Douglas Engelbart


Dr. Douglas C. Engelbart (born January 30, 1925) is an American inventor and early computer pioneer.
He is best known for inventing the computer mouse,as a pioneer of human-computer interaction whose team developed hypertext, networked computers, and precursors to GUIs; and as a committed and vocal proponent of the development and use of computers and networks to help cope with the world’s increasingly urgent and complex problems.
His lab at SRI was responsible for more breakthrough innovation than possibly any other lab before or since. Engelbart had embedded in his lab a set of organizing principles, which he termed his "bootstrapping strategy", which he specifically designed to bootstrap and accelerate the rate of innovation achievable.

Engelbart was born in the U.S. state of Oregon on January 30, 1925 to Carl Louis Engelbart and Gladys Charlotte Amelia Munson Engelbart. He is of German, Swedish and Norwegian descent.
He was the middle of three children, with a sister Dorianne (3 years older), and a brother David (14 months younger). They lived in Portland in his early years, and moved to the countryside to a place called Johnson Creek when he was 9 or 10, after the death of his father. He graduated from Portland's Franklin High School in 1942. Midway through his college studies at Oregon State University (then called Oregon State College), just at the end of World War II, he was drafted into the Navy, serving two years as a radar technician in the Philippines. It was there on a small island in a tiny hut up on stilts that he first read Vannevar Bush's article "As We May Think", which greatly inspired him. He returned to Oregon State and completed his Bachelor's degree in Electrical Engineering in 1948, a B.Eng. from UC Berkeley in 1952, and a Ph.D. in EECS from UC Berkeley in 1955. While at Oregon State, he was a member of Sigma Phi Epsilon social fraternity. As a graduate student at Berkeley he assisted in the construction of the California Digital Computer project CALDIC. His graduate work led to several patents[6]. After completing his PhD he stayed on at Berkeley to teach for a year, and left when it was clear he could not pursue his vision there. He then formed a startup, Digital Techniques, to commercialize some of his doctorate research on storage devices, but after a year decided instead to find a venue where he could pursue the research he had been dreaming of since 1951.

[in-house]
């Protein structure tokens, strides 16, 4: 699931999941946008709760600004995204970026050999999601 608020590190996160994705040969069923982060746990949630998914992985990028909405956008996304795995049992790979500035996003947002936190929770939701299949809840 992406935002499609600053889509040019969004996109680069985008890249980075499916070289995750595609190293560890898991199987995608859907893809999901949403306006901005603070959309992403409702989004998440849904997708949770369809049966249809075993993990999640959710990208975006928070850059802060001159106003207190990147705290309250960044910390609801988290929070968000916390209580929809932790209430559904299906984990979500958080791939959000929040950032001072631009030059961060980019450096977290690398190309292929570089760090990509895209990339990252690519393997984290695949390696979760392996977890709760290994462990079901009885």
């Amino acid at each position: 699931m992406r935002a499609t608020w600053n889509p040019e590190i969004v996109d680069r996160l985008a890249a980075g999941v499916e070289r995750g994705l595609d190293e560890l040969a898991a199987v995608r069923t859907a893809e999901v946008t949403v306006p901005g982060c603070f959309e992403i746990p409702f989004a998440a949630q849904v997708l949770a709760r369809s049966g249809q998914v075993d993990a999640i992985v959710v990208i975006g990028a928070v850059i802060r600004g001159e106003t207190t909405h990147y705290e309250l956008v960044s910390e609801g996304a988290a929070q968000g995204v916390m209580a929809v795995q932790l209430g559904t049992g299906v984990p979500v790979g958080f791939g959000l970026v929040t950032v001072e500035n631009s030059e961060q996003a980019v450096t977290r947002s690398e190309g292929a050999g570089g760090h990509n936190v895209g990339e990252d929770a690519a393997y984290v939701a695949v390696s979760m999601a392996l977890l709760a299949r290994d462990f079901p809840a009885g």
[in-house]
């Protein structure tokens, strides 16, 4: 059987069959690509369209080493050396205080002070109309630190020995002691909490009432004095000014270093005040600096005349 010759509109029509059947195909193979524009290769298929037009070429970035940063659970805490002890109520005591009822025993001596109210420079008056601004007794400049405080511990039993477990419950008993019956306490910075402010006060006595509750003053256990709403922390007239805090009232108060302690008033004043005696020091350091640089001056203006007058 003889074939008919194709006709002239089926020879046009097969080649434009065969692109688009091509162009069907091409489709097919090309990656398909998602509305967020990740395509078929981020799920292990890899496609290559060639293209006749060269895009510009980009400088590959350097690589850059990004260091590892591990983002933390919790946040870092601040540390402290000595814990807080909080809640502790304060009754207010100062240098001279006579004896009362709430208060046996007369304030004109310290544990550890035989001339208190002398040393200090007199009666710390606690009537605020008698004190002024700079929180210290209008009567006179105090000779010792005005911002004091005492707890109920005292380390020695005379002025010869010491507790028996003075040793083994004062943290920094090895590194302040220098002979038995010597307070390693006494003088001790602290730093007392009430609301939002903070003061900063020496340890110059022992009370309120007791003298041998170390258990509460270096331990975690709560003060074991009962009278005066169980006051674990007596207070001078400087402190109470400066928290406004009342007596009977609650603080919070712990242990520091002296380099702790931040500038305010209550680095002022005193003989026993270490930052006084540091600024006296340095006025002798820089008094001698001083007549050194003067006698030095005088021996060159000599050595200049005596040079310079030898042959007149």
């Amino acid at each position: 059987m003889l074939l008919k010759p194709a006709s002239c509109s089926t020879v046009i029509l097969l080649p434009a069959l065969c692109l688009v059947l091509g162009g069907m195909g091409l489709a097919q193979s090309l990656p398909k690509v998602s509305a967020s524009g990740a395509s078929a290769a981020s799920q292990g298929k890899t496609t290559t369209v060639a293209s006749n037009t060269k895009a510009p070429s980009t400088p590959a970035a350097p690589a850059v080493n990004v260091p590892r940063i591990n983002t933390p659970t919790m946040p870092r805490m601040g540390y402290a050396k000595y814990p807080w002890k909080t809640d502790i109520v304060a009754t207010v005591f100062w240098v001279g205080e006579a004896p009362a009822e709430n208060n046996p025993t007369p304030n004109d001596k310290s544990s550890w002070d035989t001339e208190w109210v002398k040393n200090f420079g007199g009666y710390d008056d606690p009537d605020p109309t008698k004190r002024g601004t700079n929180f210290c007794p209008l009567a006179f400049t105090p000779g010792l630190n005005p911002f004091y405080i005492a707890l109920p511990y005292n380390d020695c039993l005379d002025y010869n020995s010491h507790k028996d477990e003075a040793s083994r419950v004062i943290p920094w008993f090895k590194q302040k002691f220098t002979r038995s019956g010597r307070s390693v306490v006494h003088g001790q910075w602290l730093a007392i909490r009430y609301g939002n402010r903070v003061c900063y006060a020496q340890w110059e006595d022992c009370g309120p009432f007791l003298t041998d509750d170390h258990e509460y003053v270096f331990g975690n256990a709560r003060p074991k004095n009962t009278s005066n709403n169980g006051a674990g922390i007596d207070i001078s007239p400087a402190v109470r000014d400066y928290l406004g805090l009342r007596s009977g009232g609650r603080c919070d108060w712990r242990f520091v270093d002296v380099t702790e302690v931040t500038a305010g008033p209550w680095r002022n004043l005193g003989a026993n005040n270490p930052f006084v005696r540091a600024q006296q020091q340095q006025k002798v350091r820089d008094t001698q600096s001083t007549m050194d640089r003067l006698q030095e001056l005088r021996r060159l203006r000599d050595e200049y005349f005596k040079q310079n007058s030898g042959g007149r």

Because Engelbart's research and tool-development for online collaboration and interactive human-computer interfaces was partially funded by ARPA, SRI's ARC became involved with the ARPANET (the precursor of the Internet). On October 29, 1969, the world's first electronic computer network, the ARPANET, was established between nodes at Leonard Kleinrock's lab at UCLA and Engelbart's lab at SRI. Interface Message Processors at both sites served as the backbone of the first Internet.
In addition to SRI and UCLA, UCSB, and the University of Utah were part of the original four network nodes. By December 5, 1969, the entire 4-node network was connected. ARC soon became the first Network Information Center and thus managed the directory for connections among all ARPANET nodes. ARC also published a large percentage of the early Request For Comments, an ongoing series of publications that document the evolution of ARPANET/Internet.